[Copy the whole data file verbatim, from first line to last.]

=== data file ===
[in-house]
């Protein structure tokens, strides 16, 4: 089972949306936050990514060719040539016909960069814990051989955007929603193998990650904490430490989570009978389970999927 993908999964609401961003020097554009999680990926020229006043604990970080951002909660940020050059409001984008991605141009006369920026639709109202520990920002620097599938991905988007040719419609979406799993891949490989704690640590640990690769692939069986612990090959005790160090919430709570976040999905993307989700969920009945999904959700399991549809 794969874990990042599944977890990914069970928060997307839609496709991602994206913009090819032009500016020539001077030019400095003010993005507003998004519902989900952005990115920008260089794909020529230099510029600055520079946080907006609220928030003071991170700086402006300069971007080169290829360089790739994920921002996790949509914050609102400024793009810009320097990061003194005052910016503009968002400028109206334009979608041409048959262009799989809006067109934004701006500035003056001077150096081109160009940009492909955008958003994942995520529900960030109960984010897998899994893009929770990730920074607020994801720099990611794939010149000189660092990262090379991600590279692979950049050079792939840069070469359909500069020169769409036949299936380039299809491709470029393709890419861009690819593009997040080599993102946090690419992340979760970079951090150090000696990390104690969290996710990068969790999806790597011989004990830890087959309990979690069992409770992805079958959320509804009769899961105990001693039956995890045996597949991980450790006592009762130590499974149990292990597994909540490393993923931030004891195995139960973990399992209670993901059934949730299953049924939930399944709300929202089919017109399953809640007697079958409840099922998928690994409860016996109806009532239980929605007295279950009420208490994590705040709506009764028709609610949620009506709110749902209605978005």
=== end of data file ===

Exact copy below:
[in-house]
């Protein structure tokens, strides 16, 4: 089972949306936050990514060719040539016909960069814990051989955007929603193998990650904490430490989570009978389970999927 993908999964609401961003020097554009999680990926020229006043604990970080951002909660940020050059409001984008991605141009006369920026639709109202520990920002620097599938991905988007040719419609979406799993891949490989704690640590640990690769692939069986612990090959005790160090919430709570976040999905993307989700969920009945999904959700399991549809 794969874990990042599944977890990914069970928060997307839609496709991602994206913009090819032009500016020539001077030019400095003010993005507003998004519902989900952005990115920008260089794909020529230099510029600055520079946080907006609220928030003071991170700086402006300069971007080169290829360089790739994920921002996790949509914050609102400024793009810009320097990061003194005052910016503009968002400028109206334009979608041409048959262009799989809006067109934004701006500035003056001077150096081109160009940009492909955008958003994942995520529900960030109960984010897998899994893009929770990730920074607020994801720099990611794939010149000189660092990262090379991600590279692979950049050079792939840069070469359909500069020169769409036949299936380039299809491709470029393709890419861009690819593009997040080599993102946090690419992340979760970079951090150090000696990390104690969290996710990068969790999806790597011989004990830890087959309990979690069992409770992805079958959320509804009769899961105990001693039956995890045996597949991980450790006592009762130590499974149990292990597994909540490393993923931030004891195995139960973990399992209670993901059934949730299953049924939930399944709300929202089919017109399953809640007697079958409840099922998928690994409860016996109806009532239980929605007295279950009420208490994590705040709506009764028709609610949620009506709110749902209605978005």